That is why the makers of the Constitution introduced clause (4) in Art. 16. The expression “nothing in this article” is a legislative device to express its intention in a most emphatic way that the power conferred thereunder is not limited in any way by the main provision but falls outside it. It has not really carved out an exception, but has preserved a power untrammelled by the other provisions of the Article.”

State of Kerala v. N.M. Thomas Case

A majority of the 7-judge bench in State of Kerala v. N.M. Thomas (1976) 2 SCC 310, accepted this dissenting view of K. Subba Rao, J. (in T. Devadasan). In N.M. Thomas, a rule exempting SC candidates from qualifying in a departmental examination for a longer duration than others, was upheld by the Supreme Court.

The court noted that:

(i) The basic content of Articles 14, 15(1) and 16(1) constituted a code in that Articles 15(4) and 16(4) was to enable equality of opportunity for class which would otherwise have been excluded from appointment. Hence, any preferential rule for backward classes, could not be unconstitutional;

(ii) Article 16(1) permits classification and Article 16(4) is not an exception to Article 16(1);

(iii) A classification is reasonable if it includes all persons who are similarly situated with respect to the purpose;

(iv) Article 16(1) sets out a positive aspect of equality of opportunity in matters of public employment and Article 16(2) negatively prohibits discrimination on the enumerated grounds in the area covered by Article 16(1);

(v) But for Article 16(4), 16(1) would have prevented preferential treatment for reservations for backward classes of citizens.

It was held that Article 16(4) was introduced to reconcile Article 16(1) [representing the dynamics of ‘justice’ conceived as ‘equality’, in conditions under which candidates actually competing for posts in the Government] and Articles 46 and 335 embodying the duties of the State so as to protect them from the inequities of social injustice. These encroachments in the field of Article 16(1) can only be permitted if they are warranted under Article 16(4).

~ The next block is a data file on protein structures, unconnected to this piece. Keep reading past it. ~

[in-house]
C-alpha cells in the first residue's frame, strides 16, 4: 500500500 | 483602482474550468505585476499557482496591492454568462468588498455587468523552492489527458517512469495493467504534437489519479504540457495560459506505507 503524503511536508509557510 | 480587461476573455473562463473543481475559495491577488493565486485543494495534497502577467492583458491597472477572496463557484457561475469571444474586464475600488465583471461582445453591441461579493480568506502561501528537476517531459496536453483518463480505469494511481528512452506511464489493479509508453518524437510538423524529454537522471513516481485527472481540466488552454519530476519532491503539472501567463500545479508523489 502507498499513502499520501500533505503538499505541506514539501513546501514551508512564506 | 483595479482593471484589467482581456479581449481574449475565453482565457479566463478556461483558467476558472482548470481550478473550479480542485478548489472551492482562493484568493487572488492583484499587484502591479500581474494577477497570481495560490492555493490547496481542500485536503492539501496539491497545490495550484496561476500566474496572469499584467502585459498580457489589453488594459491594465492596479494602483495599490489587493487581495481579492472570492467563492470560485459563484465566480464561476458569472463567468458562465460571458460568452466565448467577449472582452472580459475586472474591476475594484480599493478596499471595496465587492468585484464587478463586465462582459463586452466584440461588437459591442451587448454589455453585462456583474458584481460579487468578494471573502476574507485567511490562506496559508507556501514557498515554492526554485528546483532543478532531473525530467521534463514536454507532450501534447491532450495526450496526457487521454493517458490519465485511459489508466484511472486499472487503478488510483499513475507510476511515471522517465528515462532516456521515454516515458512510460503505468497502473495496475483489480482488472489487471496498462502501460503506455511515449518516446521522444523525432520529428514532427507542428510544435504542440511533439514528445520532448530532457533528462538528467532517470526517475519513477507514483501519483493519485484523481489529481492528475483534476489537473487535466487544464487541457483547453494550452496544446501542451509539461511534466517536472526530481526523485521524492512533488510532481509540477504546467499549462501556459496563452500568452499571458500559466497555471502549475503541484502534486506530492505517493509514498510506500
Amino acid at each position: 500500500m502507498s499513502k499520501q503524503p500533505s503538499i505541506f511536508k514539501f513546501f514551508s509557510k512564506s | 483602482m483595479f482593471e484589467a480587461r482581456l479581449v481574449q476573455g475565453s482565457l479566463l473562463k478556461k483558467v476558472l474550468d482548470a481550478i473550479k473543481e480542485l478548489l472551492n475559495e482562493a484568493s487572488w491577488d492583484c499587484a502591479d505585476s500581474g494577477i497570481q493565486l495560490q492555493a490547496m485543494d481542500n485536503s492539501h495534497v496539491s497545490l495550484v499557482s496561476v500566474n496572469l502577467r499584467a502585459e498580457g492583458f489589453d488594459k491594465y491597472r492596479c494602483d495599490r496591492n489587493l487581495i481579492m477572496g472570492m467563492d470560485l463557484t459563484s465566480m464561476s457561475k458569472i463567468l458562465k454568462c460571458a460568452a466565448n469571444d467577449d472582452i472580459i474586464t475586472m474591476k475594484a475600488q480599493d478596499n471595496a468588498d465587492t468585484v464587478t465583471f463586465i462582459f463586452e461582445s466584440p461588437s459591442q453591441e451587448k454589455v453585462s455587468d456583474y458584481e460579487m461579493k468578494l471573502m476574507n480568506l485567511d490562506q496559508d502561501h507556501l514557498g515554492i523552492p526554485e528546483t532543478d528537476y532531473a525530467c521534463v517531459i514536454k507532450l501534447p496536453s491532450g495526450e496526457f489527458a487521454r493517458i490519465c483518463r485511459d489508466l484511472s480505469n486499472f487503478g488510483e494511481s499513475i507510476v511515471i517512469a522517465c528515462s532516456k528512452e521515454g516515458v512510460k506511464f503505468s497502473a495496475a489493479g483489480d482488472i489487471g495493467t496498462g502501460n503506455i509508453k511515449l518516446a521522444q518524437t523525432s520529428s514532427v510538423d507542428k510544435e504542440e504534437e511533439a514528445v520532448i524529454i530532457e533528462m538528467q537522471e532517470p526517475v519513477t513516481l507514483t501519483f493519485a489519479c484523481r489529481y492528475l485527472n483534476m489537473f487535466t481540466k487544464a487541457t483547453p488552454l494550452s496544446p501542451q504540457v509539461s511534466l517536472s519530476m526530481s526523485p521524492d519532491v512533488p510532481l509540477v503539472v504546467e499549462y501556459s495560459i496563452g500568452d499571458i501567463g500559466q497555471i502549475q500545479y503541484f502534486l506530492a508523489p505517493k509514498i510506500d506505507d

Indira Sawhney Case

The most authoritative decision on the point of reservations was the nine-Judge ruling in Indra Sawhney v. Union of India 1992 Supp (3) SCC 217. The court also had the occasion to consider the validity of an office memorandum which introduced a 27% quota in favour of other backward classes in relation to Central Government posts and services. The verdict was not a unanimous one. There were six opinions. The broadest summary of those opinions:

(i) the reference to backward classes of citizens within Article 16(4) refers to social and educational backwardness;

(ii) Article 16(4) is a facet and part of Article 16(1), and not an exception to the latter. The judgment of Jeevan Reddy, J explains the ruling in N.M. Thomas on this point approvingly at paragraph 713 (SCC p. 672-674);

(iii) Caste alone cannot be the determining factor to decide social and educational backwardness and that a caste can be and can often be a social class in India;

(iv) The economic criterion alone for determining backwardness of classes or groups is impermissible, because the indicators are social and educational backwardness having regard to the express terms of Articles 15(4) and 16(4);

(v) There can be sub-classification amongst backward classes of citizens for the purpose of ensuring that most vulnerable groups benefit;

(vi) There can be no reservations in promotions under Article 16(4); and

(vii) The “creamy layer” or more affluent sections of other backward classes had to be identified by the state to ensure that the most deprived sections were not kept out. Such categories could not claim the benefit of reservation.

Post Indira Sawhney Cases

M. Nagaraj v. Union of India[1] , Ashok Kumar Thakur v. Union of India[2] , K. Krishna Murthy v. Union of India[3] , Pramati Educational & Cultural Trust v. Union of India[4] , Chebrolu Leela Prasad Rao v. State of A.P[5], and Jaishri Laxmanrao Patil v. State of Maharashtra[6] , are the other significant decisions, rendered by Constitution Benches, after Indra Sawhney on this.

Recently, the Supreme corut also affirmed EWS reservation in the case of ‘Janhit Abhiya v. Union of India (2023)’.

[1] M. Nagaraj v. Union of India, (2006) 8 SCC 212,

[2] Ashoka Kumar Thakur v. Union of India, (2008) 6 SCC 1

[3] K. Krishna Murthy v. Union of India, (2010) 7 SCC 202

[4] Pramati Educational & Cultural Trust v. Union of India, (2014) 8 SCC 1

[5] Chebrolu Leela Prasad Rao v. State of A.P., (2021) 11 SCC 401

[6] Jaishri Laxmanrao Patil v. State of Maharashtra, (2021) 8 SCC 1